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Wildlife to U.S.: Don’t fence me in

U. TEXAS-AUSTIN/ YALE (US) — Animals living along the U.S.-Mexican border are at increased risk due to fences than run for miles, blocking as much as 75 percent of some species’ ranges.

“Our study is the first comprehensive analysis of threats to species across the entire U.S.-Mexico border,” says Jesse Lasky, a graduate student working with Tim Keitt, associate professor of integrative biology at the University of Texas-Austin.

“The scale at which these fences stretch across the landscape is large, so it’s important for us to also have a large-scale view of their effects across the continent.”


The Arroyo toad, which is federally endangered, and the Colorado Desert fringe-toed lizard, which is a fderal species of concern, are two of the many threatened species in the California border region. (Credit: U. Texas-Austin)

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The study is published online in the journal Diversity and Distributions.

Among the species at risk include four species listed as threatened globally by both the U.S. and Mexico, and another 23 with small range sizes, including the Arroyo toad, the California red-legged frog, and the jaguarundi.

“We were able to identify a list of animal species that are most at risk and should be prioritized and monitored for change,” Lasky says. “We’re hoping this helps point decision-makers towards the animals to look at first when making priorities for conservation.”

Most at risk of extinction are smaller populations of wildlife that occur in more specialized habitats. Even animals that appear to have large ranges may live in isolated habitats within those ranges that can be heavily disturbed by border fences.

Human population growth along the border also poses threats to the wildlife.

When the ranges of these animals are separated by barriers like border fences and roads, the animals’ ability to move is limited. The isolated populations are then more vulnerable to unforeseen disturbances, such as a hurricane or fire, which can wipe out an entire population.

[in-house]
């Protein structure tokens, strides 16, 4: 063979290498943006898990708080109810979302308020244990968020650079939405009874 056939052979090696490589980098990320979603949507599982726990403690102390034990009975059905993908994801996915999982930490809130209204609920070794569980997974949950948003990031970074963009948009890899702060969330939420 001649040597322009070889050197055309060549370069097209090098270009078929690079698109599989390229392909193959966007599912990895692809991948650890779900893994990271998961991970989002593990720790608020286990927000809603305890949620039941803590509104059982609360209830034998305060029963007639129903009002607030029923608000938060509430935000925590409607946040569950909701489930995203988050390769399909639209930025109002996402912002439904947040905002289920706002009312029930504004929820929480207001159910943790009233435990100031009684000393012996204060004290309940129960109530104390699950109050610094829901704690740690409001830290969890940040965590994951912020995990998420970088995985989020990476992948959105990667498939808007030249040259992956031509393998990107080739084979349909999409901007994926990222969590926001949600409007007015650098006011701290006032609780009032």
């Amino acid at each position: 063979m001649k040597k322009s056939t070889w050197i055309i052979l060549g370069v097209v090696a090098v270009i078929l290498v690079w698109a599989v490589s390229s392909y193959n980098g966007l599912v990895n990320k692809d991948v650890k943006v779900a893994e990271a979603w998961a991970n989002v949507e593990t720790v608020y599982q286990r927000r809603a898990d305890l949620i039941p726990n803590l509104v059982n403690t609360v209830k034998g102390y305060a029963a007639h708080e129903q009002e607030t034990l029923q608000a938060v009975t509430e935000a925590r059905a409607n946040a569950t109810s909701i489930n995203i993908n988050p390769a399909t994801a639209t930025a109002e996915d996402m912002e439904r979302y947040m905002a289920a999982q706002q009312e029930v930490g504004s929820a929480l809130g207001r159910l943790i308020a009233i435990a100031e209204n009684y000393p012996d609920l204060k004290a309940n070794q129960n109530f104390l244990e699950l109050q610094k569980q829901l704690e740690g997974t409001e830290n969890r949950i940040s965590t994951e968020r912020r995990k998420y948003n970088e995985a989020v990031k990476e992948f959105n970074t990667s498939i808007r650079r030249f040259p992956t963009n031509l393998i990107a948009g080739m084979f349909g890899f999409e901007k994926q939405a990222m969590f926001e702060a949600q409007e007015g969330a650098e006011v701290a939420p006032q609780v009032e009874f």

Isolation also increases inbreeding depression, which means the animals have limited opportunities to mix their genes with others and accumulate harmful mutations.

The study analyzed the ranges of 313 non-flying mammals, reptiles, and amphibians and identified three major regions where wildlife is most vulnerable: the high human population areas of coastal California and coastal Texas and the unique “sky island” Madrean archipelago habitat in southeastern Arizona.

These regions have high numbers of vulnerable species. Some species in California have barriers that block as much as 75 percent of their ranges.

“The U.S.-Mexico border spans regions of extraordinary biological diversity as well as intense human impacts,” says Keitt. “Loss of biological diversity can have negative impacts on the ecosystem services that are the basis of our life-support system.”

The U.S. Department of Homeland Security is waived from environmental regulations when building security infrastructure. There are about 750 miles of border fences and human migration barriers along the border.

Walter Jetz, associate professor of ecology and evolutionary biology at Yale University is a co-author of the study.

More news from University of Texas at Austin: www.utexas.edu/news/

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